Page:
much :) ).

    Roadies use bidons because they're easy to get at on a roady, easy to
    see how much is in there, cheap, easy to wash, when they do get manky
    it's no big deal to buy a few more (see cheap above), and most road
    rides include ample opportunity to refill with cool water etc. Roadies
    don't have to be so self sufficient in this way, so they don't have to
    have a bladder strapped to their backs, with annoying shoulder straps
    collecting sweat and getting stinky, sweaty back (yes, those mesh backs
    help, but you still get a lot sweatier under them than you do without
    one, I have one ....) etc.

    It's horses for courses. I have only ever once had an issue with
    running out of water, and that was on the '04 Melb- warnambool when the
    first feed station was a long way away and one of my teammates ran dry
    - so we had to share water, I gave him one of my bidons.. Now, try and
    share water with a hydro pack while racing :) Also, try and squirt
    yourself or a fellow rider with water, it's easy with a bidon, and
    non-trivial with a bladder - so you can't use them as extra cooling.
    Today (36 degrees around the edithvale velo at 9am!) a client & I were
    doing intervals, and a good squirt of water was much appreciated!

    Backpacks are not a new idea, they are sometimes a necessary evil.
     
  11. petulance

    petulance Guest

    Bleve wrote:
    > EuanB wrote:
    >
    >>So far the only con I'm hearing re: hydration pack is sweaty back
    >>syndorme which I can definately deal with (MMDV ;-) )
    >>
    >>Any other cons?

    >
    >
    > Here's my take on it. MTB riders, motorcyclists etc wear hydration
    > packs because they have to. Riding a MTB on the sort of terrain it's
    > designed for means not much chance to take hands off the bars to reach
    > down and get bidons. Also, they tend to have compact frames, making
    > the reach further and there's generally less room for bidons anyway.
    > Further, MTB rides tend to be away from convenient refill stations
    > (servos, shops etc don't tend to crop up on singletrack or fire roads
    > much :) ).


    Don't forget that MTB trails can get very muddy/dirty. You don't want to
    be drinking from a mud encrusted bidon then! A hydration pack solves
    that problem because the sprout is much higher up from the frame and is
    protected by an outer cap.
     
  12. Euan

    Euan Guest

    "Bleve" <[email protected]> writes:

    > Roadies use bidons because they're easy to get at on a roady, easy to
    > see how much is in there, cheap, easy to wash, when they do get manky
    > it's no big deal to buy a few more (see cheap above), and most road
    > rides include ample opportunity to refill with cool water etc.


    I hate stopping :)

    > Now, try and share water with a hydro pack while racing :)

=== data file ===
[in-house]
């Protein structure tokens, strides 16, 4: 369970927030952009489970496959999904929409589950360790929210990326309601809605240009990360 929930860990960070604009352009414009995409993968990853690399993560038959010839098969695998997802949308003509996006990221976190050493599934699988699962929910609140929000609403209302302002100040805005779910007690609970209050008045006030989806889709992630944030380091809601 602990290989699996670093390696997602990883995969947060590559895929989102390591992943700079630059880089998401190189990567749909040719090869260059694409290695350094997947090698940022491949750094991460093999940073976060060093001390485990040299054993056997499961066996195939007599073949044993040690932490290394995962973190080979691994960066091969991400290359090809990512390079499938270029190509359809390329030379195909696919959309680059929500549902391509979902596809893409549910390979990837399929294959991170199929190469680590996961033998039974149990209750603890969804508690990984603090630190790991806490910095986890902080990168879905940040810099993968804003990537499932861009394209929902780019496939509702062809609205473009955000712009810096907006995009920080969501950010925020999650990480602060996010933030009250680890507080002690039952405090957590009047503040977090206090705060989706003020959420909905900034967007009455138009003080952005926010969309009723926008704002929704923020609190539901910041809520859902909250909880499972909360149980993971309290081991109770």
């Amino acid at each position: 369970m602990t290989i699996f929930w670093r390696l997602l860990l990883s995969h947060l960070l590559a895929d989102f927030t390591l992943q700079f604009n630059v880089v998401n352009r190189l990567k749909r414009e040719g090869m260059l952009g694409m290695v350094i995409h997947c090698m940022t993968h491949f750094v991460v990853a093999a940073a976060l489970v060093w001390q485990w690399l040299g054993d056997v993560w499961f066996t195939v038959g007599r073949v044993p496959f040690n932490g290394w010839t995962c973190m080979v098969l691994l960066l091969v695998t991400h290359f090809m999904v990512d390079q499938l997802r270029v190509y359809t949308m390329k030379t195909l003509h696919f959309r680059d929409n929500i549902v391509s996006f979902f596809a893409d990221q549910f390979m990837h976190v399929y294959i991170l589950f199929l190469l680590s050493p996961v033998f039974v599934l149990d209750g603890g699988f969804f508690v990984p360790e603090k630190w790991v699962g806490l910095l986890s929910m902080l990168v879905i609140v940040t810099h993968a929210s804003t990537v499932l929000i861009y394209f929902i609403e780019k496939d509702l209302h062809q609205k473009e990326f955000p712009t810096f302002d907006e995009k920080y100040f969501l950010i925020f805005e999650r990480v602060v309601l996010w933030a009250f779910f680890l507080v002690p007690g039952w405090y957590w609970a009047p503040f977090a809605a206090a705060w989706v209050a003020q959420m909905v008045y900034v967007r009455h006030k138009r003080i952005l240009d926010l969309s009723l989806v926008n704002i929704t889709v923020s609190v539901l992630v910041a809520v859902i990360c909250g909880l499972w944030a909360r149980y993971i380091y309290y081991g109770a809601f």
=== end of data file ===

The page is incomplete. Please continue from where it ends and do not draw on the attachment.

I'm talking about doing long rides, not racing.

    > Also, try and squirt yourself or a fellow rider with water


    IMO water squirted is water wasted. It does far more good inside than
    it'll do outside.

    I used a hydration pack on ATB and really appreciated that I only had to
    refill once. Other than a flat (dammit!) the only stop we had was the
    ferry ride. I like that.

    A 17L hydration pack's a bit much for most rides though.
    --
    Cheers | ~~ [email protected]
    Euan | ~~ _-\<,
    Melbourne, Australia | ~ (*)/ (*)
     
  13. dave

    dave Guest

    Just sent suzie that video Euan :)

    OT I know
     
  14. Bleve

    Bleve Guest

    Euan wrote:
    > "Bleve" <[email protected]> writes:
    >
    > > Roadies use bidons because they're easy to get at on a roady, easy to
    > > see how much is in there, cheap, easy to wash, when they do get manky
    > > it's no big deal to buy a few more (see cheap above), and most road
    > > rides include ample opportunity to refill with cool water etc.

    >
    > I hate stopping :)


    The difference between a red light and a refil at a servo is maybe 60
    seconds. I hate wearing backpacks :)

    > > Now, try and share water with a hydro pack while racing :)

    >
    > I'm talking about doing long rides, not racing.


    Same thing applies, you can't readily share water with hydropacks. You
    may not need to if everyone else also has them, of course.

    > > Also, try and squirt yourself or a fellow rider with water

    >
    > IMO water squirted is water wasted. It does far more good inside than
    > it'll do outside.


    Opinon noted, and dismissed with gusto. You can only drink ~1l an
    hour, you sweat more than you can drink in the heat (or at least, more
    than you can safely absorb, it's dangerous to drink too much,
    electrolyte imbalances are not fun, they've been known to kill people).

    But .. you can help your body cool by pouring water over a jersey and
    knicks, augmenting your sweat (which again, is limited by your body's
    sustainable rate of perspiration). Evaporation (phase change) is a
    *very* effective cooling mechanism, much (orders of magnitude) greater
    than drinking a slug of water that will be pretty close to ambient temp
    anyway, and it's very effective on a bike.. All that lovely moving, hot
    dry air pulls joules out of your skin at a great rate.

    > I used a hydration pack on ATB and really appreciated that I only had to
    > refill once. Other than a flat (dammit!) the only stop we had was the
    > ferry ride. I like that.